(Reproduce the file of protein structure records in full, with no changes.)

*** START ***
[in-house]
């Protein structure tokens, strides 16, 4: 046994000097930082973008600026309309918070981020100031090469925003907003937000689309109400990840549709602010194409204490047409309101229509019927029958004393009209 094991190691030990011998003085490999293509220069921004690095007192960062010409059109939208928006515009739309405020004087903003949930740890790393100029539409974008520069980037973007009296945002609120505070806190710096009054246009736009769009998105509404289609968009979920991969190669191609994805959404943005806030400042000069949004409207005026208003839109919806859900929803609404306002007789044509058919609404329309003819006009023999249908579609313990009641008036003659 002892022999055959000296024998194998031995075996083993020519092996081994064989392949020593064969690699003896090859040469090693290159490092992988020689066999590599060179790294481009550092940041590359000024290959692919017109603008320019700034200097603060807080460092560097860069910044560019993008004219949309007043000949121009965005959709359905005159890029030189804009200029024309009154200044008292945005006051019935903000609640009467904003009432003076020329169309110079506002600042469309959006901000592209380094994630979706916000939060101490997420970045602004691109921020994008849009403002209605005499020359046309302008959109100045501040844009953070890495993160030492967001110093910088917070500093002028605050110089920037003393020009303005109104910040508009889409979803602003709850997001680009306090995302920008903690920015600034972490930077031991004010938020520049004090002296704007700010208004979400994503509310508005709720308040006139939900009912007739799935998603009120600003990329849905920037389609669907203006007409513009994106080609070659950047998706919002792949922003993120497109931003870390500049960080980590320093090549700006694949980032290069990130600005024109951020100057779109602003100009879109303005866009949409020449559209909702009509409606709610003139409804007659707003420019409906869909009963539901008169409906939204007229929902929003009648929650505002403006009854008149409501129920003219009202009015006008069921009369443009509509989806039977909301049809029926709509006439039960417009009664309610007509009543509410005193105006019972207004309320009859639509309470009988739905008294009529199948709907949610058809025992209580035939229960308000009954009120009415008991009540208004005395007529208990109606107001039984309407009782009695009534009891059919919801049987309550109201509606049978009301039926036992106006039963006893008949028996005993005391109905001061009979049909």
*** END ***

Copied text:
[in-house]
């Protein structure tokens, strides 16, 4: 046994000097930082973008600026309309918070981020100031090469925003907003937000689309109400990840549709602010194409204490047409309101229509019927029958004393009209 094991190691030990011998003085490999293509220069921004690095007192960062010409059109939208928006515009739309405020004087903003949930740890790393100029539409974008520069980037973007009296945002609120505070806190710096009054246009736009769009998105509404289609968009979920991969190669191609994805959404943005806030400042000069949004409207005026208003839109919806859900929803609404306002007789044509058919609404329309003819006009023999249908579609313990009641008036003659 002892022999055959000296024998194998031995075996083993020519092996081994064989392949020593064969690699003896090859040469090693290159490092992988020689066999590599060179790294481009550092940041590359000024290959692919017109603008320019700034200097603060807080460092560097860069910044560019993008004219949309007043000949121009965005959709359905005159890029030189804009200029024309009154200044008292945005006051019935903000609640009467904003009432003076020329169309110079506002600042469309959006901000592209380094994630979706916000939060101490997420970045602004691109921020994008849009403002209605005499020359046309302008959109100045501040844009953070890495993160030492967001110093910088917070500093002028605050110089920037003393020009303005109104910040508009889409979803602003709850997001680009306090995302920008903690920015600034972490930077031991004010938020520049004090002296704007700010208004979400994503509310508005709720308040006139939900009912007739799935998603009120600003990329849905920037389609669907203006007409513009994106080609070659950047998706919002792949922003993120497109931003870390500049960080980590320093090549700006694949980032290069990130600005024109951020100057779109602003100009879109303005866009949409020449559209909702009509409606709610003139409804007659707003420019409906869909009963539901008169409906939204007229929902929003009648929650505002403006009854008149409501129920003219009202009015006008069921009369443009509509989806039977909301049809029926709509006439039960417009009664309610007509009543509410005193105006019972207004309320009859639509309470009988739905008294009529199948709907949610058809025992209580035939229960308000009954009120009415008991009540208004005395007529208990109606107001039984309407009782009695009534009891059919919801049987309550109201509606049978009301039926036992106006039963006893008949028996005993005391109905001061009979049909």